It is often stated that the ultimate tribute to Andy Kaufman’s career as a performance artists was how many people refused to believe that the comedian truly had passed away in 1984. Kaufman had spent his career creating and performing elaborate rouses that were executed so remarkably that even his death was met with a great deal of skepticism, and to a significantly lesser degree still is, despite a death certificate being filed with the Los Angeles County Department of Health Services.
The above performance by WWE wrestler CM Punk is arguably just as remarkable.*
A little back story on the performance**:
In the past couple years, the WWE has made a fairly conscious effort to separate itself from the adolescent nature of yesteryear, in an attempt to become a more family-friendly product. Even going as far as becoming a TV-PG program in 2009 (down from TV-MA during the height of their ‘Attitude Era’).
The shift in environment, combined with the misuse of his character has forced the real-life CM Punk (Phillip Jack Brooks), whose almost unanimously regarded as the most talented performer in the company by the WWE’s internet subculture, to opt against resigning with the company.
This is where real life meets, ahem, art, as the WWE creative team has decided to incorporate these real life events into their programming: Developing a story line which allows CM Punk the performer to speak out against what has been frustrating him in real life on their live weekly shows.
This was supposed to lead up to a pay per view match against the personification of the new family-friendly era, John Cena; A modern day superhero whose winning percentage closely resembles the Harlem Globetrotters’. In a ‘sign o the times,’ Cena, hilariously, won his last title defense with the assistance of a “fan” (a clear plant) who threw soda in his opponents eyes after the villain had swiped the fan’s souvenir cup, blinding him long enough for Cena to capitalize.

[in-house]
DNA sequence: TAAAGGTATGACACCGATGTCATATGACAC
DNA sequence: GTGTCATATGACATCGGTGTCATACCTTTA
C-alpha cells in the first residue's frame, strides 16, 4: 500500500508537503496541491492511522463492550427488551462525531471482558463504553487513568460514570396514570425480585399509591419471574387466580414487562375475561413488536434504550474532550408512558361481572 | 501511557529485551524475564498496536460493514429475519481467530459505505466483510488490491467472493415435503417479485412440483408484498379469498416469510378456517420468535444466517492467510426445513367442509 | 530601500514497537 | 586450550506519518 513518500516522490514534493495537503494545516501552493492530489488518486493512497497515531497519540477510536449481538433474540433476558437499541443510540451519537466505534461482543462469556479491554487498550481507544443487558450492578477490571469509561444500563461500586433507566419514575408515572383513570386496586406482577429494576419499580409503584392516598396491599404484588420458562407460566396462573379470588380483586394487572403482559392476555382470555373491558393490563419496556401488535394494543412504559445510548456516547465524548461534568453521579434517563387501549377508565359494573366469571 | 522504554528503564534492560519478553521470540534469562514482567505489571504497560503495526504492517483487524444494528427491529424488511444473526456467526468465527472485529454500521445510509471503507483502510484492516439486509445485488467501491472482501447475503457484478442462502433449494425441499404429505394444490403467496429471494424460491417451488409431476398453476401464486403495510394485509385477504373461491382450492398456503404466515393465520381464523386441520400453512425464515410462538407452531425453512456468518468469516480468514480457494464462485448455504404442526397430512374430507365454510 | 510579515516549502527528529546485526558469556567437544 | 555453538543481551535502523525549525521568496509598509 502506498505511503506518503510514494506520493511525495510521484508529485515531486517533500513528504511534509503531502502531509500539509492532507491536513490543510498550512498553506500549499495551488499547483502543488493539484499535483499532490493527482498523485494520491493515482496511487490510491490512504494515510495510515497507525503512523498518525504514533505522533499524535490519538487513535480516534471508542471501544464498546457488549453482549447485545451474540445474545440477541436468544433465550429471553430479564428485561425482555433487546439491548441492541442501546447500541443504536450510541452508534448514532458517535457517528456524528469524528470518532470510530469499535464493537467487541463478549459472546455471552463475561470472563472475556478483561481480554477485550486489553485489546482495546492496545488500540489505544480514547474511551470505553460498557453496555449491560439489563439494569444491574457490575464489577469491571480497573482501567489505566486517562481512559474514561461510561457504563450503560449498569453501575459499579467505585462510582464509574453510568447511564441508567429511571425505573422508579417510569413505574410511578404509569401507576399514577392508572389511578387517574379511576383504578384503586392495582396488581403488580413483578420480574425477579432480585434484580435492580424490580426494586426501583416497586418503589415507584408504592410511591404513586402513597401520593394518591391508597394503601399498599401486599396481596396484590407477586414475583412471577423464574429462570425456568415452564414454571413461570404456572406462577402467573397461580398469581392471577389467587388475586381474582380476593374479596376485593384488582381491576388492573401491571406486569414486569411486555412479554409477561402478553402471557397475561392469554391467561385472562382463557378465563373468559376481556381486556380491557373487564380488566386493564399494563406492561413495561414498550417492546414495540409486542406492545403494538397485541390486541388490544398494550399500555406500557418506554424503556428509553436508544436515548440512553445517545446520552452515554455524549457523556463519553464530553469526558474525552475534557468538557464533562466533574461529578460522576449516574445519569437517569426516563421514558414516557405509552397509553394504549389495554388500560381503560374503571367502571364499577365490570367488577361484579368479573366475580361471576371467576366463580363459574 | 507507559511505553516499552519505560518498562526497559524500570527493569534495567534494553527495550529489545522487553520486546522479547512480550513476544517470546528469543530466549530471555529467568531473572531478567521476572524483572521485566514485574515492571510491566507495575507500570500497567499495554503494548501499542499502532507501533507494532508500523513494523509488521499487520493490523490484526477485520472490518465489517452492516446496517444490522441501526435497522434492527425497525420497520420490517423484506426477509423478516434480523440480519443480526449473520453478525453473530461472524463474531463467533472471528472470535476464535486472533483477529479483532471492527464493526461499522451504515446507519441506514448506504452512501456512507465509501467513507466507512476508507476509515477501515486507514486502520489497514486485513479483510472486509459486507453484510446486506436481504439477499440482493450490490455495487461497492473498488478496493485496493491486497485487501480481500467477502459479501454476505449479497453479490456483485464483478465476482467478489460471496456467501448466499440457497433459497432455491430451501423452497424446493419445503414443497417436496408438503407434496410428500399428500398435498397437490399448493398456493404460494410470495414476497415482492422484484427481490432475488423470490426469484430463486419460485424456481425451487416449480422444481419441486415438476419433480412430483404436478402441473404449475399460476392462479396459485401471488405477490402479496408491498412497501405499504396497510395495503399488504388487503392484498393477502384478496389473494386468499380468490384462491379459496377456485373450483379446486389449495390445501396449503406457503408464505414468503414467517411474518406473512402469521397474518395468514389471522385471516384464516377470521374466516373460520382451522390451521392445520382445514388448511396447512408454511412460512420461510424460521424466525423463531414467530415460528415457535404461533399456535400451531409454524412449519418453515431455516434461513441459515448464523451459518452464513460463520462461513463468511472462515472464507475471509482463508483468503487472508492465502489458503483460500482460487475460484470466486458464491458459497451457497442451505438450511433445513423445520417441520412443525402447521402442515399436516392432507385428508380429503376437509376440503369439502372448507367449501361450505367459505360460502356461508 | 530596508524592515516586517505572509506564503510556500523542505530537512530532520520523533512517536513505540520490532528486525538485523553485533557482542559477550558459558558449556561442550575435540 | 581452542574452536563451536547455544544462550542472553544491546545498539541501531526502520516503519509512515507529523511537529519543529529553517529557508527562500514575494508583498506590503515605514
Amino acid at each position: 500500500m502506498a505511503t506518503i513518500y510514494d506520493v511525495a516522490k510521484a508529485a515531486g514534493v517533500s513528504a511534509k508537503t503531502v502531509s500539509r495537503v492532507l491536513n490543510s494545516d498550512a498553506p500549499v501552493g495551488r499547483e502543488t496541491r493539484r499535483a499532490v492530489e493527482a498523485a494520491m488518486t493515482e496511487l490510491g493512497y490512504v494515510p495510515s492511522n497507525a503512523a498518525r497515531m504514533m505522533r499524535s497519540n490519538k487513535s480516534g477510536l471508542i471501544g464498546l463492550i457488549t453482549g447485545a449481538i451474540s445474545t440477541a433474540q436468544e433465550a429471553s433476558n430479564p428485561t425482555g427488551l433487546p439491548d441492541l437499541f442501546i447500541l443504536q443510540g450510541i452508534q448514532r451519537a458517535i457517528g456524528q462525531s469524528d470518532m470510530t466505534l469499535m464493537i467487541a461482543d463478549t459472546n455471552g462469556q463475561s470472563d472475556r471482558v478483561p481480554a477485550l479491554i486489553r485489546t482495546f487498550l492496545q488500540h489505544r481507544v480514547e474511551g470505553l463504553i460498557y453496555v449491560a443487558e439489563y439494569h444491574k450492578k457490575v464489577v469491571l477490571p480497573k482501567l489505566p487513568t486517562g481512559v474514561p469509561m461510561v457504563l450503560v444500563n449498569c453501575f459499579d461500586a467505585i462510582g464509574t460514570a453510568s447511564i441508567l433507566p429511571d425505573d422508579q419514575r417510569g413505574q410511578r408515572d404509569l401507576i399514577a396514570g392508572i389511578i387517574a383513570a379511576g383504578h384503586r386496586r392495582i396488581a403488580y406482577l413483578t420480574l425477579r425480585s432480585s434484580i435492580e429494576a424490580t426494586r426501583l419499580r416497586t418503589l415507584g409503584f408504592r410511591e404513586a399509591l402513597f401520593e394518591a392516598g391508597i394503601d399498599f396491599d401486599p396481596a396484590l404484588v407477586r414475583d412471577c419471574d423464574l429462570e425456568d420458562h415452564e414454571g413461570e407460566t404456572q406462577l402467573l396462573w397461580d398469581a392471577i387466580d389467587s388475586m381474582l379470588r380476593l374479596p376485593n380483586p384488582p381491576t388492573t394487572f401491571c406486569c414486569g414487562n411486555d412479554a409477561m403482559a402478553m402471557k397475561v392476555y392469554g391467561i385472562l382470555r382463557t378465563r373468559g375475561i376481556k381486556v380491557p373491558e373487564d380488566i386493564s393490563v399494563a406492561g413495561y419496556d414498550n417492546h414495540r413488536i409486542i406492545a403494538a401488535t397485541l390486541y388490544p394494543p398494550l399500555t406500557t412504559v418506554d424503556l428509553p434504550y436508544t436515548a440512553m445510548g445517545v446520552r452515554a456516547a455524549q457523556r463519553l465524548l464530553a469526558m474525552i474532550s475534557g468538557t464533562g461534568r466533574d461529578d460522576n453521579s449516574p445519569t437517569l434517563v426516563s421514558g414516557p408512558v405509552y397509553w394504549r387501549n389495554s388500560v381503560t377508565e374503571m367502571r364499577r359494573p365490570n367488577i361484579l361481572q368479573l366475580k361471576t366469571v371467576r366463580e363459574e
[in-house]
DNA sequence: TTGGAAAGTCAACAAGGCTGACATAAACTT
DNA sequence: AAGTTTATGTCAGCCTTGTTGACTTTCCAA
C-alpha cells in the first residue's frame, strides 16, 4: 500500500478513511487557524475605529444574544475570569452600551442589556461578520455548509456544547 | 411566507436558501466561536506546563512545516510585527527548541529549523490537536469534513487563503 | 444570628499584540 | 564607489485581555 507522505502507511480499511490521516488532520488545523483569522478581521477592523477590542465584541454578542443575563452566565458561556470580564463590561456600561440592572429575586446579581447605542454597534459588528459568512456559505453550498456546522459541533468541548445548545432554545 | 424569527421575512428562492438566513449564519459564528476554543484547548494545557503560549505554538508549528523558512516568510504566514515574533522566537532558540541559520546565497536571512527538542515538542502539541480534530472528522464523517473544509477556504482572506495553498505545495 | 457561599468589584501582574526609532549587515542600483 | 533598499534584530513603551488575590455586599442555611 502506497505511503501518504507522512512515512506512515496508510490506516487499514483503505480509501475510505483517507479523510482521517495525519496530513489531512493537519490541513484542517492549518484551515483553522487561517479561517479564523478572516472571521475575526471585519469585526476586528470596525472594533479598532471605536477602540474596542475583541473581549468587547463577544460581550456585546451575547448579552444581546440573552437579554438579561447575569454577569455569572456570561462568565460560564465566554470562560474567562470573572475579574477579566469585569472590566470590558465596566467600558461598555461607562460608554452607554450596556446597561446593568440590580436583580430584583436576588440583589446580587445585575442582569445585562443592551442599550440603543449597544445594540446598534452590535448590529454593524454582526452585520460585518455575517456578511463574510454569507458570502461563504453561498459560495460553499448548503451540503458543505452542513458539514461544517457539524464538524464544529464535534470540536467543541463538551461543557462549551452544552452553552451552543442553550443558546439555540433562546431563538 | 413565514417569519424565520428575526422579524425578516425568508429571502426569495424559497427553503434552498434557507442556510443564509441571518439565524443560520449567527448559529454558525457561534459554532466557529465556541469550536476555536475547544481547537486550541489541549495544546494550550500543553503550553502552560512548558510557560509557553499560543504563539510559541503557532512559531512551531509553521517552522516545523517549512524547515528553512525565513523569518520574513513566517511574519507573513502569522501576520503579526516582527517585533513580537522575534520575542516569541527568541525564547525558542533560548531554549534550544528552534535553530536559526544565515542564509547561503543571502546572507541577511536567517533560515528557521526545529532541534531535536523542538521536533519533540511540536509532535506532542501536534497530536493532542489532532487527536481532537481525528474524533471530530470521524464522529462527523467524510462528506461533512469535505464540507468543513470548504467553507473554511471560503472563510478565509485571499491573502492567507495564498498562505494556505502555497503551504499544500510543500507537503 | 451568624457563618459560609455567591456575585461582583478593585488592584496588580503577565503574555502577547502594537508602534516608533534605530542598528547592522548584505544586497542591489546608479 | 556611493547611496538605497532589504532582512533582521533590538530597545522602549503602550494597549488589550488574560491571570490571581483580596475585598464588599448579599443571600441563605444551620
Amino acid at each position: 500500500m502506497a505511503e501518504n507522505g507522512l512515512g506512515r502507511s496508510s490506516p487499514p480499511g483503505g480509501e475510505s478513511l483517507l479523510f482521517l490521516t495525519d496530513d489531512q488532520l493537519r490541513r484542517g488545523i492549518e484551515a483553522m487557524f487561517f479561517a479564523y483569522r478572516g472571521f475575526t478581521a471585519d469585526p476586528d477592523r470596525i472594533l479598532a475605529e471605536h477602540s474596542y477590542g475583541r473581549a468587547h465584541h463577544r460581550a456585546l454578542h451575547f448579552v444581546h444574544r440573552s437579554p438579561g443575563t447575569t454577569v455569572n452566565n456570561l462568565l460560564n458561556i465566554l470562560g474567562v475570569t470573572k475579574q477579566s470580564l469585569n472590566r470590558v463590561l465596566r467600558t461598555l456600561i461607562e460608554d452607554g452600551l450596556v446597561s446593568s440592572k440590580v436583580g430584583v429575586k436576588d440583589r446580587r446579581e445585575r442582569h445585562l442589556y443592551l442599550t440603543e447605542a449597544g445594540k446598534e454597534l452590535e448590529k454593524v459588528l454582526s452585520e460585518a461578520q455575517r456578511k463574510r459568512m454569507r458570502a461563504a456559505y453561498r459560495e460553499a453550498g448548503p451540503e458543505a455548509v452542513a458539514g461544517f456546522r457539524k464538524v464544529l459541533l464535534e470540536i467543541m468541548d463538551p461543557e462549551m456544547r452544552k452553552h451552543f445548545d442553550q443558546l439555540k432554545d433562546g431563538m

The plot represents what I assume is an everyday dilemma for the creative forces behind the WWE: CM Punk representing the internet community always hoping for the ‘highest quality’ of entertainment, and John Cena representing the t-shirt buying, action figure using community who always prefer a happy ending. We were scheduled to get the resolution to this conflict at the WWE’s next PPV Money in the Bank in three weeks.
But that’s where things get hairy, and brings me back to the original point:
What makes CM Punk’s performance so incredible is that – in the year 2011 where EVERYTHING leaks to the internet and everything seems so black and white – no one is quite sure what exactly happened during this interview. Was it real? Was it fake? Was it planned a certain way, but the performer took things too far?
During the performance he not only goes into some pretty dark places (Going into the ‘politics’ involved in the entertainment, mentioning -albeit significantly smaller – competitors by name, insulting the companies CEO and his family) and then goes into acknowledging how significant it is that he’s doing this when discussing the ‘fourth wall’ . Delivering each word with genuine disdain and anger that has to make even the most skeptical observer question what they’re viewing.
And an entire day later, outside of the company saying they’ve suspended Punk (which isn’t saying much either way), no further information has been released. No one can say if it was definitely scripted, not scripted, or somewhere in between***. Which is atypical for any kind of entertainment product in this day and age, but especially in the world of Pro Wrestling where further details such as this seem to come out in minutes.
The general consensus online seems to be that the performance was a work, but one thing I question is this: Are these people saying this because it’s honestly what they believe, or is their subconscious forcing them into this opinion because it’s a lot easier admitting Andy Kaufman was actually dead than admitting you were fooled once again.
*Admittedly, this is a bit of sensationalism. It’s not the same, but it is arguably the closest thing to an ‘Andy Kaufman like performance’ I’ll ever see.
** While I’m admittedly a wrestling fan, its incredibly rare that I watch Monday Night Raw (I’m the WWE’s dream fan, the guy who chips in for their big PPV’s despite pretty much never viewing their free programming). So a lot of this is second-hand and through research.
*** While I’m not sure it was scripted, I feel fairly confident in saying that it was. At the end of the day, I don’t think it really matters. It’s compelling, and entertaining stuff.